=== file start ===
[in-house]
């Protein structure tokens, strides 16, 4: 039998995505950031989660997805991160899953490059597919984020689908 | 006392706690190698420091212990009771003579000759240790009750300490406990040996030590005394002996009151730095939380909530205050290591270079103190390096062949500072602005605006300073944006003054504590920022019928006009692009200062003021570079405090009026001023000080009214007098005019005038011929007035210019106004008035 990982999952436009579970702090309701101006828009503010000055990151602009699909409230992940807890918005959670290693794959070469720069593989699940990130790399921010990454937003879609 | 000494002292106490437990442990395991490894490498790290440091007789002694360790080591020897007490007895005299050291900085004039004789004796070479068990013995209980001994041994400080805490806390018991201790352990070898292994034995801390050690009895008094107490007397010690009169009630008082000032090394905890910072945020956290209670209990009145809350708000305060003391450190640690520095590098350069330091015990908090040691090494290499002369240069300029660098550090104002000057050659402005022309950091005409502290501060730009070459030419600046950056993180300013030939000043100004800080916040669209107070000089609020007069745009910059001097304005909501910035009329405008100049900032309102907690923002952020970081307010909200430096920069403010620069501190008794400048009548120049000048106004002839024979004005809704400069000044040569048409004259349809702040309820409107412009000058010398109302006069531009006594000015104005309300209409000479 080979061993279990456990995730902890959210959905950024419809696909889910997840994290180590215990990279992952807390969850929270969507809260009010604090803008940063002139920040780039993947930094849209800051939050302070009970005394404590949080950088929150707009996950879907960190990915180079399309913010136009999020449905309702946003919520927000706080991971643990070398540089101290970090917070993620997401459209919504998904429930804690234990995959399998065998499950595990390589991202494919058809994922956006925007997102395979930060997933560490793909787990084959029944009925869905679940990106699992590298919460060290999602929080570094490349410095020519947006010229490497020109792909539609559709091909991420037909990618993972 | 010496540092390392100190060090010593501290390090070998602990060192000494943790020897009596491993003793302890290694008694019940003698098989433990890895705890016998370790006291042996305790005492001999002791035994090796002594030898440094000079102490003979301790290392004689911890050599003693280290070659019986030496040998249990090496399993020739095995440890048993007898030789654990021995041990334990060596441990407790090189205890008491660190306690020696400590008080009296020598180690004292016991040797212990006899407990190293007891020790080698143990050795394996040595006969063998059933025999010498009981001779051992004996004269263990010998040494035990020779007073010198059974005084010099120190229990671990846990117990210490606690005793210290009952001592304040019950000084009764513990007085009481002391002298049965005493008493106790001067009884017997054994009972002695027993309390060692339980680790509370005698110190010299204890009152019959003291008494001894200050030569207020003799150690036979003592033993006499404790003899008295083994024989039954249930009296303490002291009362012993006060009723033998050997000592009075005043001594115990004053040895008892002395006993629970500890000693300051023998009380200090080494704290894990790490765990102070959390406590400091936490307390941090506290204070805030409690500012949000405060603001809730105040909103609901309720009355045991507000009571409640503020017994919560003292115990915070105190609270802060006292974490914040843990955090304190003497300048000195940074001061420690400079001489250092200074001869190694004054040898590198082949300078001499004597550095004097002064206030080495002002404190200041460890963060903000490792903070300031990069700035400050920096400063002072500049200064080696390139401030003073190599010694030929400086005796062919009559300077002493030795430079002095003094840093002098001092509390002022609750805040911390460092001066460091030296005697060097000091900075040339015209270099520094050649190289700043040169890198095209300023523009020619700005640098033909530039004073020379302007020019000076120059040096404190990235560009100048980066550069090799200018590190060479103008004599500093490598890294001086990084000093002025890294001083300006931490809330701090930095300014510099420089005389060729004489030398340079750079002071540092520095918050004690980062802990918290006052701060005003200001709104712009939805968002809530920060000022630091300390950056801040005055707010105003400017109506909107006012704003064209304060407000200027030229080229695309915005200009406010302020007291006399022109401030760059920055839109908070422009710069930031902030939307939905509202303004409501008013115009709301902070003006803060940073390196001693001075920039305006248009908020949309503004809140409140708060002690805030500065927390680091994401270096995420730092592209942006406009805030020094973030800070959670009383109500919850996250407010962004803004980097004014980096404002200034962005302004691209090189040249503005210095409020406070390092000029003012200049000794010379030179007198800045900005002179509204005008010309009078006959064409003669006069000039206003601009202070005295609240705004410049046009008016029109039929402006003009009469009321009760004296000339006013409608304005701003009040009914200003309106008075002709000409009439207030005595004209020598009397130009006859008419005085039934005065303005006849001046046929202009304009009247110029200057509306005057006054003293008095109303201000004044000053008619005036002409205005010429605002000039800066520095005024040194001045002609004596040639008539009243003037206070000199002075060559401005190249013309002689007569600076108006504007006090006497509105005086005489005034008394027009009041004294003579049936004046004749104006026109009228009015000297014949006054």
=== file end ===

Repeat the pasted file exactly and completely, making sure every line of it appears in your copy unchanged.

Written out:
[in-house]
């Protein structure tokens, strides 16, 4: 039998995505950031989660997805991160899953490059597919984020689908 | 006392706690190698420091212990009771003579000759240790009750300490406990040996030590005394002996009151730095939380909530205050290591270079103190390096062949500072602005605006300073944006003054504590920022019928006009692009200062003021570079405090009026001023000080009214007098005019005038011929007035210019106004008035 990982999952436009579970702090309701101006828009503010000055990151602009699909409230992940807890918005959670290693794959070469720069593989699940990130790399921010990454937003879609 | 000494002292106490437990442990395991490894490498790290440091007789002694360790080591020897007490007895005299050291900085004039004789004796070479068990013995209980001994041994400080805490806390018991201790352990070898292994034995801390050690009895008094107490007397010690009169009630008082000032090394905890910072945020956290209670209990009145809350708000305060003391450190640690520095590098350069330091015990908090040691090494290499002369240069300029660098550090104002000057050659402005022309950091005409502290501060730009070459030419600046950056993180300013030939000043100004800080916040669209107070000089609020007069745009910059001097304005909501910035009329405008100049900032309102907690923002952020970081307010909200430096920069403010620069501190008794400048009548120049000048106004002839024979004005809704400069000044040569048409004259349809702040309820409107412009000058010398109302006069531009006594000015104005309300209409000479 080979061993279990456990995730902890959210959905950024419809696909889910997840994290180590215990990279992952807390969850929270969507809260009010604090803008940063002139920040780039993947930094849209800051939050302070009970005394404590949080950088929150707009996950879907960190990915180079399309913010136009999020449905309702946003919520927000706080991971643990070398540089101290970090917070993620997401459209919504998904429930804690234990995959399998065998499950595990390589991202494919058809994922956006925007997102395979930060997933560490793909787990084959029944009925869905679940990106699992590298919460060290999602929080570094490349410095020519947006010229490497020109792909539609559709091909991420037909990618993972 | 010496540092390392100190060090010593501290390090070998602990060192000494943790020897009596491993003793302890290694008694019940003698098989433990890895705890016998370790006291042996305790005492001999002791035994090796002594030898440094000079102490003979301790290392004689911890050599003693280290070659019986030496040998249990090496399993020739095995440890048993007898030789654990021995041990334990060596441990407790090189205890008491660190306690020696400590008080009296020598180690004292016991040797212990006899407990190293007891020790080698143990050795394996040595006969063998059933025999010498009981001779051992004996004269263990010998040494035990020779007073010198059974005084010099120190229990671990846990117990210490606690005793210290009952001592304040019950000084009764513990007085009481002391002298049965005493008493106790001067009884017997054994009972002695027993309390060692339980680790509370005698110190010299204890009152019959003291008494001894200050030569207020003799150690036979003592033993006499404790003899008295083994024989039954249930009296303490002291009362012993006060009723033998050997000592009075005043001594115990004053040895008892002395006993629970500890000693300051023998009380200090080494704290894990790490765990102070959390406590400091936490307390941090506290204070805030409690500012949000405060603001809730105040909103609901309720009355045991507000009571409640503020017994919560003292115990915070105190609270802060006292974490914040843990955090304190003497300048000195940074001061420690400079001489250092200074001869190694004054040898590198082949300078001499004597550095004097002064206030080495002002404190200041460890963060903000490792903070300031990069700035400050920096400063002072500049200064080696390139401030003073190599010694030929400086005796062919009559300077002493030795430079002095003094840093002098001092509390002022609750805040911390460092001066460091030296005697060097000091900075040339015209270099520094050649190289700043040169890198095209300023523009020619700005640098033909530039004073020379302007020019000076120059040096404190990235560009100048980066550069090799200018590190060479103008004599500093490598890294001086990084000093002025890294001083300006931490809330701090930095300014510099420089005389060729004489030398340079750079002071540092520095918050004690980062802990918290006052701060005003200001709104712009939805968002809530920060000022630091300390950056801040005055707010105003400017109506909107006012704003064209304060407000200027030229080229695309915005200009406010302020007291006399022109401030760059920055839109908070422009710069930031902030939307939905509202303004409501008013115009709301902070003006803060940073390196001693001075920039305006248009908020949309503004809140409140708060002690805030500065927390680091994401270096995420730092592209942006406009805030020094973030800070959670009383109500919850996250407010962004803004980097004014980096404002200034962005302004691209090189040249503005210095409020406070390092000029003012200049000794010379030179007198800045900005002179509204005008010309009078006959064409003669006069000039206003601009202070005295609240705004410049046009008016029109039929402006003009009469009321009760004296000339006013409608304005701003009040009914200003309106008075002709000409009439207030005595004209020598009397130009006859008419005085039934005065303005006849001046046929202009304009009247110029200057509306005057006054003293008095109303201000004044000053008619005036002409205005010429605002000039800066520095005024040194001045002609004596040639008539009243003037206070000199002075060559401005190249013309002689007569600076108006504007006090006497509105005086005489005034008394027009009041004294003579049936004046004749104006026109009228009015000297014949006054």